Lt. Col. Christine Mau, 33rd Fighter Wing Operations Group deputy commander, became the first female pilot to fly the F-35 Lightning II on May 5, 2015. She completed her first actual training flight after 14 simulated full mission flights in the Full Mission Simulator at the F-35 Academic Training Center, according to an Air Force press release. Mau had previously served as a pilot of the F-15E Strike Eagle, the Air Force’s premier strike aircraft.
“It wasn’t until I was taxiing to the runway that it really struck me that I was on my own in the jet,” said Mau. “I had a chase aircraft, but there was no weapons system officer or instructor pilot sitting behind me, and no one in my ear like in simulators.”
“Flying is a great equalizer,” said Mau. “The plane doesn’t know or care about your gender as a pilot, nor do the ground troops who need your support. You just have to perform. That’s all anyone cares about when you’re up there – that you can do your job, and that you do it exceptionally well.”
Mau will join 87 other F-35A pilots trained over the last four years at Eglin, but will remain the historic first woman to fly the Air Force’s newest fifth-generation fighter.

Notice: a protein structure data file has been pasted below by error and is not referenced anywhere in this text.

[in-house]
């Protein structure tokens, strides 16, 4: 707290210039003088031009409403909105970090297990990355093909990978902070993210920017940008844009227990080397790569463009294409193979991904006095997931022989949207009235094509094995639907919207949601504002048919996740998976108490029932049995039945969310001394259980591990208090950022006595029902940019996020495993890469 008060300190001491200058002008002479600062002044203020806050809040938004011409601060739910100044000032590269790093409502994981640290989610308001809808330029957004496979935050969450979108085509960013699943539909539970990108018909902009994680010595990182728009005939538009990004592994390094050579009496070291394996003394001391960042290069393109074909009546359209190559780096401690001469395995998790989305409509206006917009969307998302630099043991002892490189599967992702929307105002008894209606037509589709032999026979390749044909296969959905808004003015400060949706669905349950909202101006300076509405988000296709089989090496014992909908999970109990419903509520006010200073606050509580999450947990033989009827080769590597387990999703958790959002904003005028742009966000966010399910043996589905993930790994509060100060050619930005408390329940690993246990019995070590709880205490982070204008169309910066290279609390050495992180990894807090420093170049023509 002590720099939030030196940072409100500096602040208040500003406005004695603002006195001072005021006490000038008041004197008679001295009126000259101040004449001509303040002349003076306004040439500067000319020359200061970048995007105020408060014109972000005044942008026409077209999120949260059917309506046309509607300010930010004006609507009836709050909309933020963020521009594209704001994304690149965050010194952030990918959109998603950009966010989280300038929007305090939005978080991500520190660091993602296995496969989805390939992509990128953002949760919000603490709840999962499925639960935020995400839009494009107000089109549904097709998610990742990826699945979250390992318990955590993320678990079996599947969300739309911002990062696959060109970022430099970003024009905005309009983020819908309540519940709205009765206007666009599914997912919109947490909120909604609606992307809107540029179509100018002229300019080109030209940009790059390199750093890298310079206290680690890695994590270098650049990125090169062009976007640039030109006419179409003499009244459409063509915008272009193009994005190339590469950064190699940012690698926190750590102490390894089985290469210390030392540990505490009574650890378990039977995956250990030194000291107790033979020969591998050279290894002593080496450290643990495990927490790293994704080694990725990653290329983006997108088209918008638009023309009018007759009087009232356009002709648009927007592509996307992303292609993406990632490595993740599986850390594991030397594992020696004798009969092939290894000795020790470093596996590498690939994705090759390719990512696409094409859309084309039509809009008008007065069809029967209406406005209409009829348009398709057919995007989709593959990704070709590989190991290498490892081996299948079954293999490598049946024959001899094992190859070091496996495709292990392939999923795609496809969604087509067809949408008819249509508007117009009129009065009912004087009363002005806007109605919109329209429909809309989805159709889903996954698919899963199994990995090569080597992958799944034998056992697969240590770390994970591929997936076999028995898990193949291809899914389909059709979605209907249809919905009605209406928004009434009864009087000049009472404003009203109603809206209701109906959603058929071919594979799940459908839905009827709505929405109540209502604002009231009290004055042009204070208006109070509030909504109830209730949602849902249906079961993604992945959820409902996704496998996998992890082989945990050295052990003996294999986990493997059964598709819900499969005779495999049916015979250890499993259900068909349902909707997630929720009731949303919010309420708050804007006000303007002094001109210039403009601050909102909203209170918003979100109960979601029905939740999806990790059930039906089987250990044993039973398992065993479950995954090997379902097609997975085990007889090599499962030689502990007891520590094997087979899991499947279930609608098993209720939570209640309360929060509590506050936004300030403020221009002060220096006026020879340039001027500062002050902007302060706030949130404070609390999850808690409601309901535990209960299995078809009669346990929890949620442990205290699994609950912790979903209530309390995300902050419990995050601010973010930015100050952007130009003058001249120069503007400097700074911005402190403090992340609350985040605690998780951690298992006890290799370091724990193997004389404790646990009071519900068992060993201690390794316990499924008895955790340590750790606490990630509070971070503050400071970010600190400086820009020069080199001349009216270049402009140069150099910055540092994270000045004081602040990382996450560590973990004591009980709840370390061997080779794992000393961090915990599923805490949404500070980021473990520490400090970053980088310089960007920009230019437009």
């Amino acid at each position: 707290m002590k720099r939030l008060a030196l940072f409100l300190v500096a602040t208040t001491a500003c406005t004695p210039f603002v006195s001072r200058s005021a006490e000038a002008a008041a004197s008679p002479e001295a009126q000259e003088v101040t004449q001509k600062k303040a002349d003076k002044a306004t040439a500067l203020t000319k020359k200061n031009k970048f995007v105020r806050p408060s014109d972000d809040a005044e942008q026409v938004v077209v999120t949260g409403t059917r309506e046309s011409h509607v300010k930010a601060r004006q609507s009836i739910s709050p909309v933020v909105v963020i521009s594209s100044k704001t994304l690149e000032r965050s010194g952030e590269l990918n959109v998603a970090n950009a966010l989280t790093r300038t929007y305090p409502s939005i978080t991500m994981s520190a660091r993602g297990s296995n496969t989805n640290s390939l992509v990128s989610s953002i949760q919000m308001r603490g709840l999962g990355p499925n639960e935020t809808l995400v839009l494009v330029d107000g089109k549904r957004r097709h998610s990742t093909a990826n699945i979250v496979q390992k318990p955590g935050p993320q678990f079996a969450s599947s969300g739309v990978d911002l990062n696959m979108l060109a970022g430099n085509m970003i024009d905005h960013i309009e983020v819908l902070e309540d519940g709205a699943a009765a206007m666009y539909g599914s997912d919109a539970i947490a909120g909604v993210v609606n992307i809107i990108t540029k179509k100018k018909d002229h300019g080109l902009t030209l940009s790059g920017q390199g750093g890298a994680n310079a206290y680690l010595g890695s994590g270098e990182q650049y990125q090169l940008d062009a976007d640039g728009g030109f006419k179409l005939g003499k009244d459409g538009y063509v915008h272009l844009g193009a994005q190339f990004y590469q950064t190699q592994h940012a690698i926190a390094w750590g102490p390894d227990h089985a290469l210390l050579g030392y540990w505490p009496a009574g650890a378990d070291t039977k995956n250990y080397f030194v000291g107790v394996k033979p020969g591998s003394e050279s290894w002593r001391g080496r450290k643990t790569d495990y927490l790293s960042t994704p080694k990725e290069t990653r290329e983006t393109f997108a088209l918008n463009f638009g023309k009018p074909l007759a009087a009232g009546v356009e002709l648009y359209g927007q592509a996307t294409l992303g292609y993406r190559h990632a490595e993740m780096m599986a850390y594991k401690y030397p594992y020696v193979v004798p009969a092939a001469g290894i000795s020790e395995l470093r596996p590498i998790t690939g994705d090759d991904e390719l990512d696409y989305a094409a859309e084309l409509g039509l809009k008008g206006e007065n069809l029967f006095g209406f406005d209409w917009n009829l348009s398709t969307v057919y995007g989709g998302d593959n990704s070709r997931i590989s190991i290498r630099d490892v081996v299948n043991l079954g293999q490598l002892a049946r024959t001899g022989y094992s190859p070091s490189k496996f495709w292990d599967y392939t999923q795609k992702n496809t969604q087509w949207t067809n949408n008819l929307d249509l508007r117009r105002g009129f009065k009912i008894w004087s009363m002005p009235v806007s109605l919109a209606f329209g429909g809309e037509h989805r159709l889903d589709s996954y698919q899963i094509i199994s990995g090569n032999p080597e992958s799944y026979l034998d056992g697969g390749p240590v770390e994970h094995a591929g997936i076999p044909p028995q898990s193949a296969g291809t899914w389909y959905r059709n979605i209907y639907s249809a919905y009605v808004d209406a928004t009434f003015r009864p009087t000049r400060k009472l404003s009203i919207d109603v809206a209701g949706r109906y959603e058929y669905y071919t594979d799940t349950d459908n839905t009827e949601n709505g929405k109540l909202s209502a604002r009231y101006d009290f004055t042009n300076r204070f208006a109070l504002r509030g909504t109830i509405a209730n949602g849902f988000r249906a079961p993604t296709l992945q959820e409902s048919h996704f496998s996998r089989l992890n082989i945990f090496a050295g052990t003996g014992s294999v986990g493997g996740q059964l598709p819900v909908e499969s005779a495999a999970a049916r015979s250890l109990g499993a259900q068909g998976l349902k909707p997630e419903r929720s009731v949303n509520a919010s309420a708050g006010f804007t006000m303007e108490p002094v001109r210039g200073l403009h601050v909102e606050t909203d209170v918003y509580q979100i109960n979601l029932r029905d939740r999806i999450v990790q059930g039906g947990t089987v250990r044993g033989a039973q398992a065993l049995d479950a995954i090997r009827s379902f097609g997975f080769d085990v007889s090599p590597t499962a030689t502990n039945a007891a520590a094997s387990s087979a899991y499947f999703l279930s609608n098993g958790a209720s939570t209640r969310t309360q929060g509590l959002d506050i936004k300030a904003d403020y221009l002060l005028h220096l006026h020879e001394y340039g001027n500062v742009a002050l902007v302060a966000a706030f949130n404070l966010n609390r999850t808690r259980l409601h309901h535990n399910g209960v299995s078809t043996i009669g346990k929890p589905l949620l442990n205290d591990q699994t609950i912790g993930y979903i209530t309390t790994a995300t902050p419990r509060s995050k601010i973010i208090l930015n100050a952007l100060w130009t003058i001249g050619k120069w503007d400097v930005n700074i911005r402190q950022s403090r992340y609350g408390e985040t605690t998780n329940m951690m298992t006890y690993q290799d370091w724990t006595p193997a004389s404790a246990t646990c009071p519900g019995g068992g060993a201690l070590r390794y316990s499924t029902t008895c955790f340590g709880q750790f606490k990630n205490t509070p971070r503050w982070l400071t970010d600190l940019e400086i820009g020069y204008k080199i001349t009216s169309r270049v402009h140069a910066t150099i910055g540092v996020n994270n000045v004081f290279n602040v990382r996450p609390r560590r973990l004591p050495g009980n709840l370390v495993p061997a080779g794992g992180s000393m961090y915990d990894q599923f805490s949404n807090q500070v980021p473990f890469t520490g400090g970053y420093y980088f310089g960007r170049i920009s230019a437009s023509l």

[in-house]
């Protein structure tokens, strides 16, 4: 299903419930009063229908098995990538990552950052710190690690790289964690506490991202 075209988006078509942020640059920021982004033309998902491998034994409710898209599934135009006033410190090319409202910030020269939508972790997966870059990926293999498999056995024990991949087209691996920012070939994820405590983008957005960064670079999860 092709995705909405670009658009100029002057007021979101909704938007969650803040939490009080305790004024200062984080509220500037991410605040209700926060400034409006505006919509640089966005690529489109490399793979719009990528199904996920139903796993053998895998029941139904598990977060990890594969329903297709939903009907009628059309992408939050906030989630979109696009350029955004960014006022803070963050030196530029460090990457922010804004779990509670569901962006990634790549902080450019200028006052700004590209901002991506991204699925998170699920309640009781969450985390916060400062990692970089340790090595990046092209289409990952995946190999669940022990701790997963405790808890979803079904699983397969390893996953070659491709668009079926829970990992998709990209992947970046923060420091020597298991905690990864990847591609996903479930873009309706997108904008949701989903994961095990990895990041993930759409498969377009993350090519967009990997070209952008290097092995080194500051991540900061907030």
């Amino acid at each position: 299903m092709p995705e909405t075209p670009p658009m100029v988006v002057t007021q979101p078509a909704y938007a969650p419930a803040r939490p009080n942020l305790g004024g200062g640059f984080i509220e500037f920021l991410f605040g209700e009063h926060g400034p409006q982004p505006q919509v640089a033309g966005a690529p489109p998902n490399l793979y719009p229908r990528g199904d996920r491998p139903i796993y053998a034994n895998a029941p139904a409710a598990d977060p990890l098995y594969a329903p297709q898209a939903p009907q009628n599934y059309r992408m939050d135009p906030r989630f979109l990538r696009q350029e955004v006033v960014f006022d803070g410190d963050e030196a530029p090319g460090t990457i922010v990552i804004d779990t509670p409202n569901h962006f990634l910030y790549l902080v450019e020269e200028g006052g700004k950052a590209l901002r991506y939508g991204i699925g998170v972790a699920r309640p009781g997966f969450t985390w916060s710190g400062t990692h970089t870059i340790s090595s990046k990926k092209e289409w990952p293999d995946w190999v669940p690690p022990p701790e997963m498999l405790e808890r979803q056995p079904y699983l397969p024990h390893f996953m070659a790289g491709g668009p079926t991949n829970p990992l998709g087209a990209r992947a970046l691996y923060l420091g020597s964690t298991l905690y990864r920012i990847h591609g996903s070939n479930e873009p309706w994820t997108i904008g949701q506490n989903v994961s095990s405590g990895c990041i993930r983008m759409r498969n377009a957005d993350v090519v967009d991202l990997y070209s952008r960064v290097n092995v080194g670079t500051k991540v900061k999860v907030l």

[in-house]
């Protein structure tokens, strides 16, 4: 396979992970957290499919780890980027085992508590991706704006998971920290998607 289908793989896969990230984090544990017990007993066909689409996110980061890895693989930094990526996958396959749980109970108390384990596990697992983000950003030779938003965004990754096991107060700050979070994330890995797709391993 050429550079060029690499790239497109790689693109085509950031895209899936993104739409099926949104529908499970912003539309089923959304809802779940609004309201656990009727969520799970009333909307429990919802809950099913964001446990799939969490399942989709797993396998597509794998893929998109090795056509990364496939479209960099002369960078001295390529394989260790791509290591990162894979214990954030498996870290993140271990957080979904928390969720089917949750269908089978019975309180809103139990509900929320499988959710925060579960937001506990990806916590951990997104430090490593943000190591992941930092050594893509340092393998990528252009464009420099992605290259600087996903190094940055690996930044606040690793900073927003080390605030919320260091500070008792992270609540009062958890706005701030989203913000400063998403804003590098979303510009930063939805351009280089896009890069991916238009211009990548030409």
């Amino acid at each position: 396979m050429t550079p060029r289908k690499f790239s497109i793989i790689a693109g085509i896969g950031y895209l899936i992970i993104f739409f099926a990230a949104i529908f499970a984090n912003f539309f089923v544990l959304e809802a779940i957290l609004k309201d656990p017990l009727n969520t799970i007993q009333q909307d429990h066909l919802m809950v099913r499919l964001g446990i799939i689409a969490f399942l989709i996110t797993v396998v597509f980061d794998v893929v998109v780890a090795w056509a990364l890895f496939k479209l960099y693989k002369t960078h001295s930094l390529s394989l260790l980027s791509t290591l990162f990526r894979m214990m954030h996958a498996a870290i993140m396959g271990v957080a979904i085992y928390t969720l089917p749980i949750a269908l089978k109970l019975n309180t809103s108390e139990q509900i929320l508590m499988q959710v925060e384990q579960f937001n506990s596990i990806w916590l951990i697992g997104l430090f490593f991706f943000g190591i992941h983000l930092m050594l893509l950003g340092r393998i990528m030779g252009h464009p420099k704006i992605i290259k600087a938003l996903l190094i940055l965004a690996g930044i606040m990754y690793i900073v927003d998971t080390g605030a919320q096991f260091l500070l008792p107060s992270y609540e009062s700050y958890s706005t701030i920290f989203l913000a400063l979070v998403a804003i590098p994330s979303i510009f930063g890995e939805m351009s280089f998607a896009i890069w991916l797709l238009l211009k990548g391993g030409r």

“It felt great to get airborne. The jet flies like a dream, and seeing the systems interact is impressive. Flying with the Helmet Mounted Display takes some adjusting, but it’s an easy adjustment,” said Mau. “The training missions in the simulator prepare you very well, so you’re ready for that flight.”
The initial flight in the F-35 training syllabus is designed to orient pilots with the physical aspects of flying the F-35 compared to other fighters they’ve flown previously, such as the F-15E Strike Eagle, F-15C Eagle, F-16 Falcon, A-10 Warthog or F-22 Raptor. All of these Air Force aircraft, as well as a range of fixed wing and rotary-wing aircraft, have been flown by female pilots who have been serving the Air Force, Army, Navy, and Marine Corps in combat aviation roles now for more than 20 years.